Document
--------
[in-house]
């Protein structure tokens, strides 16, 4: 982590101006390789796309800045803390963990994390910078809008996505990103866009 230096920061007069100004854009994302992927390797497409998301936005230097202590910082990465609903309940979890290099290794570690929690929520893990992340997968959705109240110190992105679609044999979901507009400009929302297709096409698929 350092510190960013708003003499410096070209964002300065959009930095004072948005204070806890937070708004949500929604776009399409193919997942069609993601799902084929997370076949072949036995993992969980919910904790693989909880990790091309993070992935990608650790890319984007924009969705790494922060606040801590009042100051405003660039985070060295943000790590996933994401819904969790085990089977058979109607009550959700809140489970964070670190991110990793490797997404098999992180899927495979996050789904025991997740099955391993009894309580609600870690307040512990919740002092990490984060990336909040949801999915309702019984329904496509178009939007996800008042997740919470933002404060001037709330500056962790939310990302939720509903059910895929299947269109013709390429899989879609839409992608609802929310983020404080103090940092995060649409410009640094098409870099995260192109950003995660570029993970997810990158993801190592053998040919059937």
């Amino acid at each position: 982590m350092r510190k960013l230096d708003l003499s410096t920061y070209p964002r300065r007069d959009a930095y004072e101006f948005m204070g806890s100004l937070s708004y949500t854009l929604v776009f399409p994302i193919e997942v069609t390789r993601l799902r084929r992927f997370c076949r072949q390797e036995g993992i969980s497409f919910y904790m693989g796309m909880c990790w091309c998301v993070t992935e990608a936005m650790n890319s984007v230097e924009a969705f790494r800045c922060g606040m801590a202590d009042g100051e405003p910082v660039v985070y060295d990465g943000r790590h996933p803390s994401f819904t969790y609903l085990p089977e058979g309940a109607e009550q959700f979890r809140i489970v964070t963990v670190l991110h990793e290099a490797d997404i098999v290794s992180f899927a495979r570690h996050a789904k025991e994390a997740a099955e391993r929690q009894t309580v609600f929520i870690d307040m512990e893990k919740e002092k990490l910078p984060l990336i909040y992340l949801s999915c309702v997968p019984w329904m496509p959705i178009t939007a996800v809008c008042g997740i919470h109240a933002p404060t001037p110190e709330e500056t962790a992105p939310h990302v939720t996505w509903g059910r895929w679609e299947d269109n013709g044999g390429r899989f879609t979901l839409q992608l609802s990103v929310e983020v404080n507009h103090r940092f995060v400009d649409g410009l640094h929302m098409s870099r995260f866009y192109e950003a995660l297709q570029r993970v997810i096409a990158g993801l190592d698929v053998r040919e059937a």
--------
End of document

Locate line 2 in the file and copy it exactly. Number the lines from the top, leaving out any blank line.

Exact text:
């Protein structure tokens, strides 16, 4: 982590101006390789796309800045803390963990994390910078809008996505990103866009 230096920061007069100004854009994302992927390797497409998301936005230097202590910082990465609903309940979890290099290794570690929690929520893990992340997968959705109240110190992105679609044999979901507009400009929302297709096409698929 350092510190960013708003003499410096070209964002300065959009930095004072948005204070806890937070708004949500929604776009399409193919997942069609993601799902084929997370076949072949036995993992969980919910904790693989909880990790091309993070992935990608650790890319984007924009969705790494922060606040801590009042100051405003660039985070060295943000790590996933994401819904969790085990089977058979109607009550959700809140489970964070670190991110990793490797997404098999992180899927495979996050789904025991997740099955391993009894309580609600870690307040512990919740002092990490984060990336909040949801999915309702019984329904496509178009939007996800008042997740919470933002404060001037709330500056962790939310990302939720509903059910895929299947269109013709390429899989879609839409992608609802929310983020404080103090940092995060649409410009640094098409870099995260192109950003995660570029993970997810990158993801190592053998040919059937």